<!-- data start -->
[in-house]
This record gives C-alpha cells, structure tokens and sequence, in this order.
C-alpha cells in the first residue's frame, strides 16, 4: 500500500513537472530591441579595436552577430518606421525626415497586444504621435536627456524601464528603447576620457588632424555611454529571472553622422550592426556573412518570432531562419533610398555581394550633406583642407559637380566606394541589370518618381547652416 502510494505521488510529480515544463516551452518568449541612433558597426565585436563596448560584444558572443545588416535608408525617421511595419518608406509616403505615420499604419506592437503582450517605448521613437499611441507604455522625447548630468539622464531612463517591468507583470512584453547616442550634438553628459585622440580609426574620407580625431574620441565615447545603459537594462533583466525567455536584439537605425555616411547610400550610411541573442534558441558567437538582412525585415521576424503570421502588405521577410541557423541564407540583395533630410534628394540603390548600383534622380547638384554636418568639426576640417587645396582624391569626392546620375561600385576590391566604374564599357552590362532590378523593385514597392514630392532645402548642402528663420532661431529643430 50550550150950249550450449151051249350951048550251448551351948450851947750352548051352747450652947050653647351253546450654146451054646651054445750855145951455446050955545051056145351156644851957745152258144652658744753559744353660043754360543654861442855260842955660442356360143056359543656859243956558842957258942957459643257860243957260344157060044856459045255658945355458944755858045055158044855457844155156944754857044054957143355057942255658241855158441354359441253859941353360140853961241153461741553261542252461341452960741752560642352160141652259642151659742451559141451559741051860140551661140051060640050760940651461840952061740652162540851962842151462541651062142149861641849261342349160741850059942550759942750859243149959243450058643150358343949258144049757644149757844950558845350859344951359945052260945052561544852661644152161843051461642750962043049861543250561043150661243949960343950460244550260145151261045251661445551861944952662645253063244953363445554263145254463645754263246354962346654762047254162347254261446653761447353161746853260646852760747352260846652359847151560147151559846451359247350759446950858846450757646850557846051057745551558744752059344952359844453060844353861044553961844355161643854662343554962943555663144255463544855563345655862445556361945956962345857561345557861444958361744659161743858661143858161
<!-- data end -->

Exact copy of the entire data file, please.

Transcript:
[in-house]
This record gives C-alpha cells, structure tokens and sequence, in this order.
C-alpha cells in the first residue's frame, strides 16, 4: 500500500513537472530591441579595436552577430518606421525626415497586444504621435536627456524601464528603447576620457588632424555611454529571472553622422550592426556573412518570432531562419533610398555581394550633406583642407559637380566606394541589370518618381547652416 502510494505521488510529480515544463516551452518568449541612433558597426565585436563596448560584444558572443545588416535608408525617421511595419518608406509616403505615420499604419506592437503582450517605448521613437499611441507604455522625447548630468539622464531612463517591468507583470512584453547616442550634438553628459585622440580609426574620407580625431574620441565615447545603459537594462533583466525567455536584439537605425555616411547610400550610411541573442534558441558567437538582412525585415521576424503570421502588405521577410541557423541564407540583395533630410534628394540603390548600383534622380547638384554636418568639426576640417587645396582624391569626392546620375561600385576590391566604374564599357552590362532590378523593385514597392514630392532645402548642402528663420532661431529643430 50550550150950249550450449151051249350951048550251448551351948450851947750352548051352747450652947050653647351253546450654146451054646651054445750855145951455446050955545051056145351156644851957745152258144652658744753559744353660043754360543654861442855260842955660442356360143056359543656859243956558842957258942957459643257860243957260344157060044856459045255658945355458944755858045055158044855457844155156944754857044054957143355057942255658241855158441354359441253859941353360140853961241153461741553261542252461341452960741752560642352160141652259642151659742451559141451559741051860140551661140051060640050760940651461840952061740652162540851962842151462541651062142149861641849261342349160741850059942550759942750859243149959243450058643150358343949258144049757644149757844950558845350859344951359945052260945052561544852661644152161843051461642750962043049861543250561043150661243949960343950460244550260145151261045251661445551861944952662645253063244953363445554263145254463645754263246354962346654762047254162347254261446653761447353161746853260646852760747352260846652359847151560147151559846451359247350759446950858846450757646850557846051057745551558744752059344952359844453060844353861044553961844355161643854662343554962943555663144255463544855563345655862445556361945956962345857561345557861444958361744659161743858661143858161